Taliban stops short of rejecting Afghan president's peace plan

Official: Insurgents attacked police checkpoint, killing 5

Mattis talks peace in surprise visit to Afghanistan

On Wednesday, a vehicle bomb in Helmand province killed at least two policemen.

Taliban fighters on Monday briefly took control of the administrative building of Farah's Anar Dara district, killing eight police, before they were beaten back by security forces, officials said.

The Taliban 's muted response to Afghan President Ashraf Ghani's offer of peace talks last month reflects an internal debate over the merits of engaging with a government that the group has long viewed as illegitimate, analysts say.

Farah provincial council member Abdul Samad Salehi said the security forces were battling the Taliban on three fronts.

Other council members said the assault lasted for three hours.

Elsewhere in Afghanistan, a suicide truck bomb struck a checkpoint in the southern Helmand province, killing at least two border police, according to General Abdul Ghafar Safi, the police chief of the province, which borders Pakistan.

The defense secretary emphasized that the recent peace offer does not eliminate the need for offensive operations against the Taliban, she said, and noted the importance of continued progress by Afghan forces on the battlefield.

But Afghan President Ashraf Ghani offered talks without preconditions with the Taliban insurgents last month, in what was seen by US officials as a major overture from Kabul.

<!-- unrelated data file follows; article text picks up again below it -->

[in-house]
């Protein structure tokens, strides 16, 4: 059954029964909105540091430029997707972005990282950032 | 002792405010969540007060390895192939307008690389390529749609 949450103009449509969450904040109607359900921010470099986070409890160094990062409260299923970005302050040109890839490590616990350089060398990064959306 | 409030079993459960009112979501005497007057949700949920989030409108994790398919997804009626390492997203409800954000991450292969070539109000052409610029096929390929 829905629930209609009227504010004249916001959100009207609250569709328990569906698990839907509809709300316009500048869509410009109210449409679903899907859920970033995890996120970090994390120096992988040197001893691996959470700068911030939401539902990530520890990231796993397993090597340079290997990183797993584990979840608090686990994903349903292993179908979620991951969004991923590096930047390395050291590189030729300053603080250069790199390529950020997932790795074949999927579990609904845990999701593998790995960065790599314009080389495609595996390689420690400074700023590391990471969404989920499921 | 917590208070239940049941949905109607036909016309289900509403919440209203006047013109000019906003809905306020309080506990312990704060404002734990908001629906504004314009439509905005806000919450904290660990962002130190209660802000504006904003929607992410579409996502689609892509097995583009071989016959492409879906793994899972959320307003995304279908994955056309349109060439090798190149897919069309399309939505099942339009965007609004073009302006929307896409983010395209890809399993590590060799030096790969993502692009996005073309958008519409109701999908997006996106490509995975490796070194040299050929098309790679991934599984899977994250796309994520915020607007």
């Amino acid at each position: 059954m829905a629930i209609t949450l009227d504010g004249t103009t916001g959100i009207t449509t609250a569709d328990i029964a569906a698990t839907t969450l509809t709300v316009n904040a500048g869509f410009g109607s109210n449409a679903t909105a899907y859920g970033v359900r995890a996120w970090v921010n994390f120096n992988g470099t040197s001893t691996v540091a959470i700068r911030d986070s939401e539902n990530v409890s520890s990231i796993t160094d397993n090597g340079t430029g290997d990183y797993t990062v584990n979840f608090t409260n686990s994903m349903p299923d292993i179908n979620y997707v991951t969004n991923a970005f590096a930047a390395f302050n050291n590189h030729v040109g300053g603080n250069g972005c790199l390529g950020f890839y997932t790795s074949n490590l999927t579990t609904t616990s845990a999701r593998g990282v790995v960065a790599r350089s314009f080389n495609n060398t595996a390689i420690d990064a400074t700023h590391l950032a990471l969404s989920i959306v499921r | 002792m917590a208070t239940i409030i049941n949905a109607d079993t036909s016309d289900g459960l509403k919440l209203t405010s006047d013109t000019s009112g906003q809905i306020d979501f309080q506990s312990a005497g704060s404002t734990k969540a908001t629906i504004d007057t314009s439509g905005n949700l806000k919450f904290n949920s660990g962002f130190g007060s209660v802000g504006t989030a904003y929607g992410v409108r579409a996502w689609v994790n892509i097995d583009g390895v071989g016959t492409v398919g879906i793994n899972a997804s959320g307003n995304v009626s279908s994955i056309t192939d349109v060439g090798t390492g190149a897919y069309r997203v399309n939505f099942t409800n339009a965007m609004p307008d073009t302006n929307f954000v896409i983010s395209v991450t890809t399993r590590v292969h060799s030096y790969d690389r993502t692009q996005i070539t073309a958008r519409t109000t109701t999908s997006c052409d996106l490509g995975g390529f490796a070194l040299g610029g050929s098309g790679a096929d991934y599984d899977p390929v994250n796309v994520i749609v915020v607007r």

The Western-backed government in Kabul has been struggling to fend off the Taliban and other militant groups since the withdrawal of most North Atlantic Treaty Organisation troops in 2014. That would be a bridge too far.

The Taliban's policy on whether or not to accept peace talks with Afghanistan's government has been thrown into doubt by an editorial published on the group's website.

Western diplomats and officials in Kabul say contacts involving intermediaries have been underway with the aim of agreeing on ground rules and potential areas of discussion for possible talks with at least some elements in the Taliban.

Asked whether the United States would be willing to talk directly with the Taliban, Mattis reiterated the USA position that the talks should be led by Kabul.

The United States has refused to withdraw troops as demanded by the Taliban and has insisted that the Afghan government must play a lead role in peace negotiations.

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